Here Are a Few Ways to Love Your Neighbor Well in Coronavirus Season

Here Are a Few Ways to Love Your Neighbor Well in Coronavirus Season

We’re living in unprecedented times, which as always require unprecedented measures. As the spread of coronavirus threatens an unprecedented test for our global healthcare infrastructure, it also provides an unprecedented opportunity to love others, and that’s an opportunity we shouldn’t let pass us by.

Staying indoors as much as possible is a priority. Lots of stores are shut down and some of the people who need the most help also need to be kept at a literal arm’s length right now. All this makes showing love a challenge, but that’s hardly an excuse. There are still plenty of ways to show love right now, even if that love is going to look a little different than usual.

Loving Your Neighbors


If you don’t know your neighbors (the people on your block or in your apartment complex) well, now might be a good time to reach out and see how they’re managing. If you don’t have their phone number, consider a social media message or even just a note on the door with your contact info. Even if they’re not elderly, there’s a better-than-you-might-think chance that you have neighbors with immune systems compromised by diabetes or heart disease and they may very well be dreading a trip to the grocery store or the pharmacy right now. If you’re healthy, offer to run their errands for them and, of course, take rigorous precautionary measures with your health and hygiene if you do so.

Drop Off

In some cases, you probably don’t even need to wait for permission to help out. If you know some elderly or immunocompromised folks in your area, take the initiative to love boldly by putting together a care package to drop off in a safe, convenient place for them. You can add supplies like soap, food and hand sanitizer (as long as you take aggressive precautions with your own personal hygiene, of course) but also drop in an encouraging letter, some crossword puzzles or a gift card for takeout. Anything to let them know they’re not forgotten during a scary season will go a long way.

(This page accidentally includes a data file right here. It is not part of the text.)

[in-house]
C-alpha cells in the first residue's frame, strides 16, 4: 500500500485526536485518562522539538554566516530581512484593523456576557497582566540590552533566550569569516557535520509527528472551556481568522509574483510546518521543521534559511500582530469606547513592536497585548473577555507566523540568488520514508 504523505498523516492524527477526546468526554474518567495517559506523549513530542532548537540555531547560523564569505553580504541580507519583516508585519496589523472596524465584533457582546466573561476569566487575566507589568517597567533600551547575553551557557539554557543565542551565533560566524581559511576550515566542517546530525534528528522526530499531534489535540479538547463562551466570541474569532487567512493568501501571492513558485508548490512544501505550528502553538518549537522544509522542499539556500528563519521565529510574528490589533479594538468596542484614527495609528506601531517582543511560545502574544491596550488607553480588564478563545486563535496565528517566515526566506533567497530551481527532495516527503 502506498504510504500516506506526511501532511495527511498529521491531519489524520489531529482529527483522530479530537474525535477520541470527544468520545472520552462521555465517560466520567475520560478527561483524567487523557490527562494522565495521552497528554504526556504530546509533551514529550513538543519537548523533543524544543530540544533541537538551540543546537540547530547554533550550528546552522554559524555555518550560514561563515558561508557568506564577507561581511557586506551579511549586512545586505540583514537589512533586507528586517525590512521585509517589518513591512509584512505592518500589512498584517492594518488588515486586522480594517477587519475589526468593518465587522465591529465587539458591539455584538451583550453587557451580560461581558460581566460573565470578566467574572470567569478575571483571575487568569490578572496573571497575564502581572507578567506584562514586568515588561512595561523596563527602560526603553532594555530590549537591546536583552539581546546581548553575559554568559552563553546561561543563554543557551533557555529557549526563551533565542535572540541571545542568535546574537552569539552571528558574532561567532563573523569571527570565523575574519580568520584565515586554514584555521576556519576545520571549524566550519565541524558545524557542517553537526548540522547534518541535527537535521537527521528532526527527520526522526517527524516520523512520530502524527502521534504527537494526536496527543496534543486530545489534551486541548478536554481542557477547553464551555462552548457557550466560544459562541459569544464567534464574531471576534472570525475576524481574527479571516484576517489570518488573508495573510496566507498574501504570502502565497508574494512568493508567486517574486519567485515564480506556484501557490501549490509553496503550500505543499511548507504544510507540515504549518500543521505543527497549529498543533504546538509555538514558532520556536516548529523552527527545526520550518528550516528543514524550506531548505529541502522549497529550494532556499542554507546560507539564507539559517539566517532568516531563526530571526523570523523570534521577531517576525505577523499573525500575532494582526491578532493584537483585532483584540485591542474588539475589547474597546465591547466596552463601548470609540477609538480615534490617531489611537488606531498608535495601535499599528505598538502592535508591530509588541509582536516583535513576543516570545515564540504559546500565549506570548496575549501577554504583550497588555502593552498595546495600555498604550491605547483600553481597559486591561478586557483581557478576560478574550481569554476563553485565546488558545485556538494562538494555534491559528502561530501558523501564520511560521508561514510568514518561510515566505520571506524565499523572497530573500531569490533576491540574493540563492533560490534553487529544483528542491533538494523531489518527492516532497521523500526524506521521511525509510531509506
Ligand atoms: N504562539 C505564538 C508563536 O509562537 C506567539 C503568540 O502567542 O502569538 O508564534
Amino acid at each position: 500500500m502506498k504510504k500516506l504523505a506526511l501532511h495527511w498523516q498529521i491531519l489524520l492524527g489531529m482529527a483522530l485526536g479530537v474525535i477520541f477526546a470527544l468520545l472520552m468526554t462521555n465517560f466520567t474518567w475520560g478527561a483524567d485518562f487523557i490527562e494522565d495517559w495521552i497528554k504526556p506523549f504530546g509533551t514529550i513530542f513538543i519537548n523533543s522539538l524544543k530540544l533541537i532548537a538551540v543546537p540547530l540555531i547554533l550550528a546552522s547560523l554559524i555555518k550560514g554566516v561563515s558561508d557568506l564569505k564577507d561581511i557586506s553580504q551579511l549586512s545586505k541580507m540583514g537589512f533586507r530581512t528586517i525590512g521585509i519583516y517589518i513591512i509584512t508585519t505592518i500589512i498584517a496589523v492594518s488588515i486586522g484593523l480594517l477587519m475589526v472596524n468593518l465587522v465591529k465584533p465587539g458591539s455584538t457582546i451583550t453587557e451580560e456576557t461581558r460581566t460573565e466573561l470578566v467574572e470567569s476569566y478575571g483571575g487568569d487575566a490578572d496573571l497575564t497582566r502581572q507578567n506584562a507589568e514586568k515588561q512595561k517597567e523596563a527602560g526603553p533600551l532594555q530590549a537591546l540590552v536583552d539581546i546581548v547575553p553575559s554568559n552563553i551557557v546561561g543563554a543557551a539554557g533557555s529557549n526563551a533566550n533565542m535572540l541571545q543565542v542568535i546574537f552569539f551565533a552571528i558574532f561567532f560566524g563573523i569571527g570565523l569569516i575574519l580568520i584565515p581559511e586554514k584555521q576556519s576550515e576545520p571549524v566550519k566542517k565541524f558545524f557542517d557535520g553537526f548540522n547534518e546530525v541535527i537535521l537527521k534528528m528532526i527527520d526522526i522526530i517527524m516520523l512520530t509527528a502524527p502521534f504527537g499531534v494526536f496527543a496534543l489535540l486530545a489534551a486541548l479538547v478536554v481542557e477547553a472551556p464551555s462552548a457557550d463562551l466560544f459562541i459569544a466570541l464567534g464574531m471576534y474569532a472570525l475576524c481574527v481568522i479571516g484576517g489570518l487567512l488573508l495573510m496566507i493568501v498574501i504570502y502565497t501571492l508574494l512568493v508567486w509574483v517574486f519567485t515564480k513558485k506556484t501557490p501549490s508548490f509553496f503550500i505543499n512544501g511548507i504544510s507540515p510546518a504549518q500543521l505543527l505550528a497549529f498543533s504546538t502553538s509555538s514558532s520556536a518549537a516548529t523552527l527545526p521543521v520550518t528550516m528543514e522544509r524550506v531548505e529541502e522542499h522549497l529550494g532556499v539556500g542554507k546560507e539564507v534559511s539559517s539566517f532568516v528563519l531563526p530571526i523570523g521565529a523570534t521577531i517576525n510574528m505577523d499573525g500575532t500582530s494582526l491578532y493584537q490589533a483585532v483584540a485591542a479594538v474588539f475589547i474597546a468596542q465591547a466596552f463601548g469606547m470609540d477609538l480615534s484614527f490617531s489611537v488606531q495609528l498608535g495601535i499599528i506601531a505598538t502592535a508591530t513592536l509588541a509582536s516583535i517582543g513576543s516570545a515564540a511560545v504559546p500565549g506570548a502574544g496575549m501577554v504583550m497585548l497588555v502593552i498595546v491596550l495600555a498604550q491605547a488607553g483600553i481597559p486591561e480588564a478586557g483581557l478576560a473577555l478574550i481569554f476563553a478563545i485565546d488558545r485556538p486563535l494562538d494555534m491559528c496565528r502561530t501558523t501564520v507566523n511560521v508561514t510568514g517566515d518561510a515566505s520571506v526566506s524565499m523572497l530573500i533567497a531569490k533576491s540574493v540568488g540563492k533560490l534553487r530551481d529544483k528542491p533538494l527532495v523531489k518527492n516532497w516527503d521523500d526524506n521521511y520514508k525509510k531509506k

Loving Your Friends

Use Your Phone to Actually Make a Phone Call

Doing your part to “flatten the curve” doesn’t mean you have to go full hermit. Most of us are inherently social creatures and for the sake of your friendships (and your own emotional health), you should be trying to stay in touch with people you care about. There’s an old joke about how much this generation hates phone calls, but now is a good time to prove the stereotype wrong.

Try to call one friend a day and see how they’re doing. It doesn’t have to be a long conversation — just make sure they’re holding up and ask after the ways the pandemic is affecting them. This is doubly true for friends who might be healthcare professionals or …

Reach Out to Hourly Workers

Thousands of employees will have their hours slashed or their jobs put on hold altogether, but bills and rent checks don’t stop coming just because the CDC tells everyone to stay inside. If you know any hourly workers, especially those in some sort of service industry, now is a good time to reach out and see if you can help. You probably can’t foot the bill for next month’s rent by yourself, but you might be able to help organize fundraising efforts for people in need.

Have a Skype Session

It’s easier than you think to get a group text together and set up a time for a group hangout online, whether through Skype, Zoom or any other teleconferencing setup. These platforms tend to be thought of as professional websites but there’s no rule against them being used to socialize even as we’re social distancing. It’ll do you and them some good.

Loving Your Church

Say Thanks

Your church leaders very likely had to find a creative way to continue to provide a Sunday service to your church community. Whether through a text or on social media, reach out and let them know you appreciate the effort to keep you all safe and connected during this time.

Continue to Tithe

If you tithe to your church, don’t let social distancing get in the way. Your church most likely still has a means of collecting donations and their financial needs (which are often more pressing than many of us in the church pews realize) haven’t gone anywhere. Keep…

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